ImaginationLancaster’s research on antimicrobial resistance in Ghana has been highlighted as a flagship project in a key funding council’s new portfolio.
The Dust Bunny project, led by Professor Emmanuel Tsekleves, is featured on the Arts and Humanities Research Council (AHRC) Cities and Urban Environments portfolio, showcasing some of its flagship projects.
The project, featured in the community health and wellbeing section of the portfolio, aims to develop a greater understanding of how household dust could be a source of bacterial infection by exploring hygiene practices across homes in Ghana.
“Design research is spearheading several of these projects and Imagination Lancaster‘s AHRC-funded Dust Bunny project is featured as an exemplar of research on community health and wellbeing in cities,” says Professor Tsekleves.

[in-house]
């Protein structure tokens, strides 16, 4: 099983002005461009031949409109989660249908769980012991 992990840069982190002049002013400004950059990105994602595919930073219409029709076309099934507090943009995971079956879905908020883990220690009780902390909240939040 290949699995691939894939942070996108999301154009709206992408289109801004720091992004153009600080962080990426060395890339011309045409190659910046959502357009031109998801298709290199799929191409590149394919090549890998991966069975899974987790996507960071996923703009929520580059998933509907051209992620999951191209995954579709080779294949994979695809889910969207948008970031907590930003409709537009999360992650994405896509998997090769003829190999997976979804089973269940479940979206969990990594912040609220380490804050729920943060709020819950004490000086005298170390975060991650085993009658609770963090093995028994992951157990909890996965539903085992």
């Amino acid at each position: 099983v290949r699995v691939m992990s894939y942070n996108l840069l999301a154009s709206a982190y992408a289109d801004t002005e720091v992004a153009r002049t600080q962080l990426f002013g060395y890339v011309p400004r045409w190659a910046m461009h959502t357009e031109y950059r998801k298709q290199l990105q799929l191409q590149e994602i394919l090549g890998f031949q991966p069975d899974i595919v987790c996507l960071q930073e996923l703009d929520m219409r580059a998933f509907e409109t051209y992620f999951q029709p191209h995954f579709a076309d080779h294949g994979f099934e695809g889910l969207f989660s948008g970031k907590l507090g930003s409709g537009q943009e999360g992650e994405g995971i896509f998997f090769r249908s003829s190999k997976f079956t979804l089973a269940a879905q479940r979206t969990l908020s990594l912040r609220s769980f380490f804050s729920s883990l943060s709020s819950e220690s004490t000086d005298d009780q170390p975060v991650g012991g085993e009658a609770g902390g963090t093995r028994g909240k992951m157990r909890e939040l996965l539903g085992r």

He says antimicrobial resistance is a global health crisis and understanding the source of bacterial infections in built environments is crucial.
By combining design research with microbiology, Dust Bunny explores the impact of cleaning practices in Ghanaian homes.
“Bacteria are building up resistance to drugs – changing to protect themselves against antibiotics,” explains Professor Tsekleves. “This means that in the not-too-distant future something as simple as a minor cut could become life-threatening. It’s a global problem but one that is even more critical in some developing countries, which already face larger numbers of death from infectious diseases.”
Most work surfaces in homes are covered with bacteria but, unlike furniture and work surfaces, the bacteria on dust can move around different parts of a building. Workshops with members of local communities in Ghana provided an insight into cleaning routines and beliefs surrounding cleanliness, enabling researchers to better understand interactions with airborne bacteria.Back to News